1. A non-return valve assembly for fluid flow comprising a valve body member having a through bore with an intermediate internal shoulder dividing said bore into axially spaced-apart first and second sections, said first section defining a fluid inlet and said second section defining a fluid outlet for forward fluid flow through said valve, a valve element comprising a one-piece moulding of a risilient rubber material positioned within said second section of the bore, said valve element including a substantially flat elongate rib lying transversely across a diameter of said second section of the bore and extending along the longitudinal axis thereof, said rib having upper and lower edges, said lower edge of said rib in abutment with said shoulder, a collar threadably engaging said second bore section and abutting said upper edge of said rib at a position axially opposed to said lower edge of said rib abutting said shoulder, said collar captively securing the one-piece valve element within said second section of the bore to retain said rib against axial and transverse deflection, a reinforcing protuberance extending along said rib adjacent said upper edge, said lower edge of the rib having self-supporting integral wings projecting laterally one from each side to define a circular planform, said wings having a periphery normally lying in abutment with said shoulder to close with bore, and said wings each having a zone of reduced thickness adjacent the juncture between the wings and rib whereby, with fluid flow in a direction from said first section to said second section said wings flex hingewise about said zones of reduced thickness to lie in juxtaposed relationship to said rib to open the bore and with fluid flow in a reverse direction from said second section to said first section the circular planform defined by the wings remain fully within the second section as the one-piece valve element remains captively secured within the second section.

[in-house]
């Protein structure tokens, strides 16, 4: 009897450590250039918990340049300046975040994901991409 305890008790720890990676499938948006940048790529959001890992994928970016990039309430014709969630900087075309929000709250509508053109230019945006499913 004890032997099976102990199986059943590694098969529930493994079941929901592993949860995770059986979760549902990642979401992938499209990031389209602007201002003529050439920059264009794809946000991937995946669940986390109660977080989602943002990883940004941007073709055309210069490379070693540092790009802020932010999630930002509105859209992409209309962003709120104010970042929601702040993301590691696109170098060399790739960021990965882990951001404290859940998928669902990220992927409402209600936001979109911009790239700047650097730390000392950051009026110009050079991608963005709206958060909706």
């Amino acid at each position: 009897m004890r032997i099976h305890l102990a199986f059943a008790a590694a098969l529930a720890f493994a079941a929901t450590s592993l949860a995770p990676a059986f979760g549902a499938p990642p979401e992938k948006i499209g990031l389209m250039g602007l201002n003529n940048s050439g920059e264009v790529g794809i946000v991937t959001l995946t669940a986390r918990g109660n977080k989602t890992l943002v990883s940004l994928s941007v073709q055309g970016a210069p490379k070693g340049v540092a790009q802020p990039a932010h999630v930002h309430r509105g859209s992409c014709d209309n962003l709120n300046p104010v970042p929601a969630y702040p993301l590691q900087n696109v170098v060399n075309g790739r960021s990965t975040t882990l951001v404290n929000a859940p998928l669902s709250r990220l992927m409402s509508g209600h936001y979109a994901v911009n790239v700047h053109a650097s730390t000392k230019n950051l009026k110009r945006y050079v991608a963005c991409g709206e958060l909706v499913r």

2. A non-return valve as claimed in claim 1 wherein said shoulder comprises a tapered transition between said first and second sections of the through bore and the cross-sectional area of said first section of the bore being less than the cross-sectional area of said second section of the bore.